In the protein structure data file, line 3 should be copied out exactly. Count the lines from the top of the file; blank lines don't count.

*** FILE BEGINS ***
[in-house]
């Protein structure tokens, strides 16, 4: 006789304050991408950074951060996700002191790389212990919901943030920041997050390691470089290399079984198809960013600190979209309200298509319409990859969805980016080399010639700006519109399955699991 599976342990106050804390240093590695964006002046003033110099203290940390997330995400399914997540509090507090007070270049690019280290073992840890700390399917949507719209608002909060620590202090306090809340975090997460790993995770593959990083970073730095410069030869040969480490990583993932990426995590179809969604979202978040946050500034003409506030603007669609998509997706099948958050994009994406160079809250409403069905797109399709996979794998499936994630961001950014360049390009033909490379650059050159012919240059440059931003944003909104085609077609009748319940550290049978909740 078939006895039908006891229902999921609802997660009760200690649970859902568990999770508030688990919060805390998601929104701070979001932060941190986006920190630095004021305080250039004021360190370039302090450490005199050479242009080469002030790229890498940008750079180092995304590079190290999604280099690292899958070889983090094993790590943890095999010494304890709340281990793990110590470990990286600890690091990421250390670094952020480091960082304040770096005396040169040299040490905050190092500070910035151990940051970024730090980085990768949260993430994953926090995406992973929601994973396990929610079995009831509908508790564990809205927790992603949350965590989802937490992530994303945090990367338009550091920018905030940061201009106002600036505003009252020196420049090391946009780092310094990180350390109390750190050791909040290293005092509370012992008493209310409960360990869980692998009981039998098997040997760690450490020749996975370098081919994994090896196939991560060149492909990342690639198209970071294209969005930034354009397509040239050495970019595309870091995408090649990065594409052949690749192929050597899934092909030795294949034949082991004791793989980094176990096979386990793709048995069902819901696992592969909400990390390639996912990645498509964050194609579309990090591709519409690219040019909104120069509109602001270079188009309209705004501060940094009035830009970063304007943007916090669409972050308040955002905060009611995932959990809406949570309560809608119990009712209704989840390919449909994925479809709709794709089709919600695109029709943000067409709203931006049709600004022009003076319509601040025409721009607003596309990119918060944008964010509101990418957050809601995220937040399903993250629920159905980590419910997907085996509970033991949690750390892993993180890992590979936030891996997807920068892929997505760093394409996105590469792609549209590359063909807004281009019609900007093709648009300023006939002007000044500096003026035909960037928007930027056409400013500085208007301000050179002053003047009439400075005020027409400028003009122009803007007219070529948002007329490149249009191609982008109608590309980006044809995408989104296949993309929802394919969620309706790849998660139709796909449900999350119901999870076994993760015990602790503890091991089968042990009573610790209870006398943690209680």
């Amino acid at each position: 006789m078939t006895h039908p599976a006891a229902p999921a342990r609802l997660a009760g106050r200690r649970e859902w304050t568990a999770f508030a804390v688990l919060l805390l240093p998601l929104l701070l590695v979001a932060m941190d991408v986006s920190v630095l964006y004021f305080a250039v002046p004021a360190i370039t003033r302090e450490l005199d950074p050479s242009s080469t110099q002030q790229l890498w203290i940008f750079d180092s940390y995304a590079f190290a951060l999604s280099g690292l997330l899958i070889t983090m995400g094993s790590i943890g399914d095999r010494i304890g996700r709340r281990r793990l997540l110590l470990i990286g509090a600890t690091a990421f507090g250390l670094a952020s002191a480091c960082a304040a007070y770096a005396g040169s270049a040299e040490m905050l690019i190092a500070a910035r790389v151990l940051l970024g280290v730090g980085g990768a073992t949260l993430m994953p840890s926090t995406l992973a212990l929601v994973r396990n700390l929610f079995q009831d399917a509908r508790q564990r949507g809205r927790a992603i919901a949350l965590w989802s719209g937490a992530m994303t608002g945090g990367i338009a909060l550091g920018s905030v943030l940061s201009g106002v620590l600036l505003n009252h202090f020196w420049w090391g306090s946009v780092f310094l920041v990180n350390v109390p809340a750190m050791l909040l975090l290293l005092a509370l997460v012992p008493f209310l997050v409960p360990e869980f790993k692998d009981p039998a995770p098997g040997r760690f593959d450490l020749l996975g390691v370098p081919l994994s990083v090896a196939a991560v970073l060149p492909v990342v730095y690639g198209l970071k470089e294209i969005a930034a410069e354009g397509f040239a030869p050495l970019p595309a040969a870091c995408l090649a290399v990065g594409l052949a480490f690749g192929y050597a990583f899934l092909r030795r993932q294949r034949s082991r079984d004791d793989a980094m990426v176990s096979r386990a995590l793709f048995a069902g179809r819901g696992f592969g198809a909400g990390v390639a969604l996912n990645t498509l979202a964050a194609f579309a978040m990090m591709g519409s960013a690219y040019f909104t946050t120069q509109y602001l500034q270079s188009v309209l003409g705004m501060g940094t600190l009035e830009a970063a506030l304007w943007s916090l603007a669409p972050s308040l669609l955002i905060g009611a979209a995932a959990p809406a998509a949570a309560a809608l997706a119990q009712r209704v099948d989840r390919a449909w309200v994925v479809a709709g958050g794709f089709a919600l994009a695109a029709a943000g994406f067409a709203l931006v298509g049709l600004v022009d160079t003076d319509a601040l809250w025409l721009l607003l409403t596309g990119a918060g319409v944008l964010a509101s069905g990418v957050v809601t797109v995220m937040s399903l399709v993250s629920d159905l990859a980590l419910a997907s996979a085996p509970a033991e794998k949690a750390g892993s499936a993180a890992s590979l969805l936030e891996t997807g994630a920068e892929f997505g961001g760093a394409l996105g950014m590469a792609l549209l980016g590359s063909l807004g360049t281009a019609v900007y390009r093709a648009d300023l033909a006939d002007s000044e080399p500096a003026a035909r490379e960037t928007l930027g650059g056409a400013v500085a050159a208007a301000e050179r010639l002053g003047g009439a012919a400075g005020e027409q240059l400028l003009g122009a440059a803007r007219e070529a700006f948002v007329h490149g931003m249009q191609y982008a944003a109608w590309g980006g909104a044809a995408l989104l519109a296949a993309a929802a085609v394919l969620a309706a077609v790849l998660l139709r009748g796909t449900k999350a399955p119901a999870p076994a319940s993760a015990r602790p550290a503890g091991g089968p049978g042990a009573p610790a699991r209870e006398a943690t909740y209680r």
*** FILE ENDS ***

């Amino acid at each position: 006789m078939t006895h039908p599976a006891a229902p999921a342990r609802l997660a009760g106050r200690r649970e859902w304050t568990a999770f508030a804390v688990l919060l805390l240093p998601l929104l701070l590695v979001a932060m941190d991408v986006s920190v630095l964006y004021f305080a250039v002046p004021a360190i370039t003033r302090e450490l005199d950074p050479s242009s080469t110099q002030q790229l890498w203290i940008f750079d180092s940390y995304a590079f190290a951060l999604s280099g690292l997330l899958i070889t983090m995400g094993s790590i943890g399914d095999r010494i304890g996700r709340r281990r793990l997540l110590l470990i990286g509090a600890t690091a990421f507090g250390l670094a952020s002191a480091c960082a304040a007070y770096a005396g040169s270049a040299e040490m905050l690019i190092a500070a910035r790389v151990l940051l970024g280290v730090g980085g990768a073992t949260l993430m994953p840890s926090t995406l992973a212990l929601v994973r396990n700390l929610f079995q009831d399917a509908r508790q564990r949507g809205r927790a992603i919901a949350l965590w989802s719209g937490a992530m994303t608002g945090g990367i338009a909060l550091g920018s905030v943030l940061s201009g106002v620590l600036l505003n009252h202090f020196w420049w090391g306090s946009v780092f310094l920041v990180n350390v109390p809340a750190m050791l909040l975090l290293l005092a509370l997460v012992p008493f209310l997050v409960p360990e869980f790993k692998d009981p039998a995770p098997g040997r760690f593959d450490l020749l996975g390691v370098p081919l994994s990083v090896a196939a991560v970073l060149p492909v990342v730095y690639g198209l970071k470089e294209i969005a930034a410069e354009g397509f040239a030869p050495l970019p595309a040969a870091c995408l090649a290399v990065g594409l052949a480490f690749g192929y050597a990583f899934l092909r030795r993932q294949r034949s082991r079984d004791d793989a980094m990426v176990s096979r386990a995590l793709f048995a069902g179809r819901g696992f592969g198809a909400g990390v390639a969604l996912n990645t498509l979202a964050a194609f579309a978040m990090m591709g519409s960013a690219y040019f909104t946050t120069q509109y602001l500034q270079s188009v309209l003409g705004m501060g940094t600190l009035e830009a970063a506030l304007w943007s916090l603007a669409p972050s308040l669609l955002i905060g009611a979209a995932a959990p809406a998509a949570a309560a809608l997706a119990q009712r209704v099948d989840r390919a449909w309200v994925v479809a709709g958050g794709f089709a919600l994009a695109a029709a943000g994406f067409a709203l931006v298509g049709l600004v022009d160079t003076d319509a601040l809250w025409l721009l607003l409403t596309g990119a918060g319409v944008l964010a509101s069905g990418v957050v809601t797109v995220m937040s399903l399709v993250s629920d159905l990859a980590l419910a997907s996979a085996p509970a033991e794998k949690a750390g892993s499936a993180a890992s590979l969805l936030e891996t997807g994630a920068e892929f997505g961001g760093a394409l996105g950014m590469a792609l549209l980016g590359s063909l807004g360049t281009a019609v900007y390009r093709a648009d300023l033909a006939d002007s000044e080399p500096a003026a035909r490379e960037t928007l930027g650059g056409a400013v500085a050159a208007a301000e050179r010639l002053g003047g009439a012919a400075g005020e027409q240059l400028l003009g122009a440059a803007r007219e070529a700006f948002v007329h490149g931003m249009q191609y982008a944003a109608w590309g980006g909104a044809a995408l989104l519109a296949a993309a929802a085609v394919l969620a309706a077609v790849l998660l139709r009748g796909t449900k999350a399955p119901a999870p076994a319940s993760a015990r602790p550290a503890g091991g089968p049978g042990a009573p610790a699991r209870e006398a943690t909740y209680r």